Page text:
A steaming tray of meals went past, inflaming his appetite. His tongue was fat, burnt, tormented with caffeine. He asked for some bread, but the waiter seemed reluctant to give him any. There was nothing for it but to take the untouched breadbasket of the diners who had just departed to his right. He consumed one roll after another, carelessly spilling crumbs down his front. The restaurant was beginning to clear. He watched two women exchange brittle hugs, business cards, final assurances. They were virtually limping as they left, he thought, hunched and stiff. How quickly humans began to die; even walking became cumbersome after childhood. He rolled up the sleeves of his sweater. The heat was overpowering. He was surprised to see a fire burning in the corner. Perhaps he should order some ice cream. He was sure to be finished by the time she arrived. He caught the eye of a waiter, who he saw glance sideways at the hostess before coming over to take his order.

He’d been in love with Eleanor for a couple of hours once. They’d met in a bar mid-afternoon so that he could show her a synopsis he had written, but before either had referred to it, they had drunk too much wine for it to seem relevant. He thought how they both suffered from the same thing—a debilitating mixture of relentless personal ambition and annihilating universal perspective. She’d talked a little about how she had ended up as an agent. It was just an approximation of what might be important, she’d explained. She was for certain things and against certain things, and she’d decided she was for writers, so this was the best way she could think to back them. Then, as if it were a natural extension of the same discussion, she’d asked if he’d known that 99.9 percent of all species that had ever evolved on the planet had become extinct. Was this her now? He gobbled down his ice cream and put the empty glass under the table. There was woman with the same long, auburn hair giving her coat to the hostess. He put his hand in the air to signal to her when she turned, but then he saw a delicate, gold-chained handbag swinging from the woman’s wrist. It could not be Eleanor.

The waiter came over and asked when he was expecting his guest. He explained she was always very late and decided to order a few more dishes. Looking at the menu, he became dizzy and desperate again. He began picking items more or less at random in a fit of indecision and appetite. The waiter, now obliging, returned with two of the dishes quickly. He devoured the small plate of ribs and started on the bowl of creamed potatoes. Where was she? Perhaps she’d gone home first. Even so, she lived close by. They’d gone back to her flat for tea after they’d met in the bar that afternoon. They’d drunk cup after cup, leaning in toward an electric heater, even though it wasn’t cold, and talking about marriage (she was married then). There was possibility in every crack of the conversation—she was charming, flippant, playful—but quite suddenly she’d backed away, piling platitudes about love and relationships on top of their conversation until he couldn’t bear it anymore and stood up to leave, irritated by her cowardice, or, worse, thinking it possible she might actually believe the platitudes she’d buried him in. As he’d put on his coat to go, he’d noticed her observe his clothes and uncut hair. Then she’d added, quite needlessly, some comment about how he’d never understand because he was too caught up in misplaced hatred. She’d mumbled it and he’d pretended not to hear, and left. The episode had ruined their friendship, or alliance, or whatever it was. He’d had to stop seeing her. He’d fired her as his agent within a month, and a year or so later he’d heard she’d moved to Philadelphia to work as a curator …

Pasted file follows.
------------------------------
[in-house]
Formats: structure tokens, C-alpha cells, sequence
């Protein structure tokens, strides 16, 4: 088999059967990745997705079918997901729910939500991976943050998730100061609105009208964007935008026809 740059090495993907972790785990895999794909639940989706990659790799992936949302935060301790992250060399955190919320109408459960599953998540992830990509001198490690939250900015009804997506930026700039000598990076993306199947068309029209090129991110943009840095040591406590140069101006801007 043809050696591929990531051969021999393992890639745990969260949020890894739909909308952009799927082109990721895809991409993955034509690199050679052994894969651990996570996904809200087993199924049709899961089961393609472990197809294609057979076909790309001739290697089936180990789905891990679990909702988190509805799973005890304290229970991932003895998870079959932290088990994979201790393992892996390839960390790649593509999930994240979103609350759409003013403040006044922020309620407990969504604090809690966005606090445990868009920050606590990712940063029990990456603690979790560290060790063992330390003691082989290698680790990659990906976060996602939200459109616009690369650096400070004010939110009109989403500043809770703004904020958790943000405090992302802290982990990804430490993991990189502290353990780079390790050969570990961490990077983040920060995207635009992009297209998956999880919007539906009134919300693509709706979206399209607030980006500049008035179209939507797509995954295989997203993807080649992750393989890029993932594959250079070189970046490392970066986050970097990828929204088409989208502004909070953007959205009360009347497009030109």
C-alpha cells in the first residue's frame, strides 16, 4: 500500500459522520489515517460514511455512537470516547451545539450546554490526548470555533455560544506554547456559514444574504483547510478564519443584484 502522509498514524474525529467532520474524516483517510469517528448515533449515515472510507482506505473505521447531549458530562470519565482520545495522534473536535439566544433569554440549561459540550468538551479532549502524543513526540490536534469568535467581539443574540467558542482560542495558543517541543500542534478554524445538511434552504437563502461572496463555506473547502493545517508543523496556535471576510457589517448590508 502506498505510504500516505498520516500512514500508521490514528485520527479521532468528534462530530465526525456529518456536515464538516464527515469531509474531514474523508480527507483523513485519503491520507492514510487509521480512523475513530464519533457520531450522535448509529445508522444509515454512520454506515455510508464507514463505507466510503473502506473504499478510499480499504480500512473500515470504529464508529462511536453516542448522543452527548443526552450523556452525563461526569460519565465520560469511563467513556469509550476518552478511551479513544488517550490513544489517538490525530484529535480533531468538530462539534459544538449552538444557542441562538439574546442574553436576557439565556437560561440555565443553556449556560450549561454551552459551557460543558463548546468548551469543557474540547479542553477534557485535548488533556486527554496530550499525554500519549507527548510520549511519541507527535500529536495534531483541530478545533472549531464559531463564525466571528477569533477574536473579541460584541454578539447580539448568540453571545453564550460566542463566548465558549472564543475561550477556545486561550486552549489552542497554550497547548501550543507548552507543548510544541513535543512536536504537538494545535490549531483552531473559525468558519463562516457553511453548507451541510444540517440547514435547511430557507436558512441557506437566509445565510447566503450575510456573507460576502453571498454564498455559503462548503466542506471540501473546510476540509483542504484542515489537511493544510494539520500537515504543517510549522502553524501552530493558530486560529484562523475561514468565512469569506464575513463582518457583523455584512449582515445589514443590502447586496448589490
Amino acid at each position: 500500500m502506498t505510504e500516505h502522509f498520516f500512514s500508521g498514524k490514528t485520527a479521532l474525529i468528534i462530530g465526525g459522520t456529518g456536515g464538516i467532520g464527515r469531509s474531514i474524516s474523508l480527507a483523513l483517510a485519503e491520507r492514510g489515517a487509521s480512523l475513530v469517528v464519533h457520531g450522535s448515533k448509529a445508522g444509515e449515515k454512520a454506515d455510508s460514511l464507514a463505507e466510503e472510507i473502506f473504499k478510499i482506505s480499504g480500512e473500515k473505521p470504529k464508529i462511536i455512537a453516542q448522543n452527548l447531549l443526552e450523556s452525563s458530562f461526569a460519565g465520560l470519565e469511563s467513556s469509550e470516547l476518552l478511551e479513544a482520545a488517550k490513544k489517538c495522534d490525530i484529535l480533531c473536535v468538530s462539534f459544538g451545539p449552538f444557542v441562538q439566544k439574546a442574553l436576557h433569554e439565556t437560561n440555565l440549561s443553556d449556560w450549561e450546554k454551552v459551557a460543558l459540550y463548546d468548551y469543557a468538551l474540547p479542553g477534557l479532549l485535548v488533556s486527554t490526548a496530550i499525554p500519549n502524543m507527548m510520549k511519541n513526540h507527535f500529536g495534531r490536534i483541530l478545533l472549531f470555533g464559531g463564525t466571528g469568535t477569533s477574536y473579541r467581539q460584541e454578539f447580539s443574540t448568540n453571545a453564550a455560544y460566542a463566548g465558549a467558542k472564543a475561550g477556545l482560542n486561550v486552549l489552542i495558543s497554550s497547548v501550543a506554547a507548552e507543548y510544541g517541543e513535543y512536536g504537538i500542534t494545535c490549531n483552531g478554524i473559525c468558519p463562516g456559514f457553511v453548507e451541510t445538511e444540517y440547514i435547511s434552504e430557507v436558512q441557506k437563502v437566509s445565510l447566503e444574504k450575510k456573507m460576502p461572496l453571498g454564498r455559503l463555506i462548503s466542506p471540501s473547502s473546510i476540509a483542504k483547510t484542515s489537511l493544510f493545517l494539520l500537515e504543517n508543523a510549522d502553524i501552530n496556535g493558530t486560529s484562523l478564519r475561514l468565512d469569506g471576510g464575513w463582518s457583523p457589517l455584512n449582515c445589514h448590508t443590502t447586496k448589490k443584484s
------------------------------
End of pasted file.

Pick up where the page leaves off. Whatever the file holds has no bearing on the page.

He stirred from this last thought, snagged and confused. His mind seemed unable to find traction in the present. He looked about disoriented. His table was piled with dishes and the photographer was snapping him from strange angles. There were only three other people in the restaurant. Eleanor was not coming. She did not even live here.

“The restaurant’s most satisfied customer, I think, sir. Looks like you are eating for two. Can I have your name and job title?”

He was being terrorized by his own mind. He had fashioned this cruel scene, this meeting with himself, as some sort of reckoning.

“It’s for the caption. What do you do?”

He suddenly saw himself, a miniscule figure poking up from a table raised on this dais at the far end of the restaurant. No one expected anything of him. It was the opposite of what he had thought. The photographer was now standing before him speaking. He pulled himself closer to the table and looked fearfully up at him.

“If you give me your card, I can send you copies, if you’d like.”

He glanced sideways at a plate of sea bass, then, shaking his head, he whispered that he had nothing to show, no cards. He wrote plays; he was a playwright.

“Ah! I don’t get to the theater often. Where are your plays on? I’d love to come see one.”

He burst from his seat and ran to the restroom.

Standing at the sink, he felt a flash of rage. He splashed his face with cold water to extinguish it. He could not even be sure what it was that had angered him so much, the sneering photographer, or Eleanor’s insinuating remark. His hair was dripping onto to his clothes and water ran through a tear in his trousers. He felt a deepening panic. He did not understand what he was doing here. He looked about for another person who might corroborate these fears, or guide him. The room was still, but someone was staring at him in the mirror, an expression of faded outrage on his face. He thought to speak, defend himself, but he became transfixed by this man’s appearance. The eyes were arid, yellow, almost, and pricked by blood vessels. The hair was mauled and matted, and there was a small bald patch above one ear where it had been pulled clean from the scalp. He looked down at the water swirling in the sink, but could not bring himself to turn round.